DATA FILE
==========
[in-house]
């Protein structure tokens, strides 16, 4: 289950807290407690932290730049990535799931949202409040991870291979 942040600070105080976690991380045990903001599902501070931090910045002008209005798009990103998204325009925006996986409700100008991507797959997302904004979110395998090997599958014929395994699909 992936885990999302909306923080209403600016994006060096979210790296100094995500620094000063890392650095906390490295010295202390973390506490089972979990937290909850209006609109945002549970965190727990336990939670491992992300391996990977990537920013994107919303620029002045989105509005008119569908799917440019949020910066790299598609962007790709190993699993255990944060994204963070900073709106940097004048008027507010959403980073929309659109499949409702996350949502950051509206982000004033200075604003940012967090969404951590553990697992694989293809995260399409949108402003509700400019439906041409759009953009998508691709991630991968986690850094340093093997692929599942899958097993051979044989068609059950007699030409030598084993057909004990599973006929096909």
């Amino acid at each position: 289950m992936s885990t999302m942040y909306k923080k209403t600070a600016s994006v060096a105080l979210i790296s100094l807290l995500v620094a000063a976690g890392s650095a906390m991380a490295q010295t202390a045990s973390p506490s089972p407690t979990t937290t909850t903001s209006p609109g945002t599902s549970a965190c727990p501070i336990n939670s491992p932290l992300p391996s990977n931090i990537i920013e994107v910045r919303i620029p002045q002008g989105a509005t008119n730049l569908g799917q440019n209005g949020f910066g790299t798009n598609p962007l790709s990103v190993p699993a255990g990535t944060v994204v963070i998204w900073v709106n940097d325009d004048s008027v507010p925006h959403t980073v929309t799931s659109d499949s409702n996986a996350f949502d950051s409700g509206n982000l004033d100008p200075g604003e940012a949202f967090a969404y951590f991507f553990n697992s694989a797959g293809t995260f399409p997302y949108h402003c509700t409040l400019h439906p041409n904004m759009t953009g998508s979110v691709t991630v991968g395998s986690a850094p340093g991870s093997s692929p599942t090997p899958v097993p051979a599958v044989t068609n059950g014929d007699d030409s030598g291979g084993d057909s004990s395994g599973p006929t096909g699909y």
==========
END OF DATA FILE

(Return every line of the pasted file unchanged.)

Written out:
[in-house]
């Protein structure tokens, strides 16, 4: 289950807290407690932290730049990535799931949202409040991870291979 942040600070105080976690991380045990903001599902501070931090910045002008209005798009990103998204325009925006996986409700100008991507797959997302904004979110395998090997599958014929395994699909 992936885990999302909306923080209403600016994006060096979210790296100094995500620094000063890392650095906390490295010295202390973390506490089972979990937290909850209006609109945002549970965190727990336990939670491992992300391996990977990537920013994107919303620029002045989105509005008119569908799917440019949020910066790299598609962007790709190993699993255990944060994204963070900073709106940097004048008027507010959403980073929309659109499949409702996350949502950051509206982000004033200075604003940012967090969404951590553990697992694989293809995260399409949108402003509700400019439906041409759009953009998508691709991630991968986690850094340093093997692929599942899958097993051979044989068609059950007699030409030598084993057909004990599973006929096909």
């Amino acid at each position: 289950m992936s885990t999302m942040y909306k923080k209403t600070a600016s994006v060096a105080l979210i790296s100094l807290l995500v620094a000063a976690g890392s650095a906390m991380a490295q010295t202390a045990s973390p506490s089972p407690t979990t937290t909850t903001s209006p609109g945002t599902s549970a965190c727990p501070i336990n939670s491992p932290l992300p391996s990977n931090i990537i920013e994107v910045r919303i620029p002045q002008g989105a509005t008119n730049l569908g799917q440019n209005g949020f910066g790299t798009n598609p962007l790709s990103v190993p699993a255990g990535t944060v994204v963070i998204w900073v709106n940097d325009d004048s008027v507010p925006h959403t980073v929309t799931s659109d499949s409702n996986a996350f949502d950051s409700g509206n982000l004033d100008p200075g604003e940012a949202f967090a969404y951590f991507f553990n697992s694989a797959g293809t995260f399409p997302y949108h402003c509700t409040l400019h439906p041409n904004m759009t953009g998508s979110v691709t991630v991968g395998s986690a850094p340093g991870s093997s692929p599942t090997p899958v097993p051979a599958v044989t068609n059950g014929d007699d030409s030598g291979g084993d057909s004990s395994g599973p006929t096909g699909y």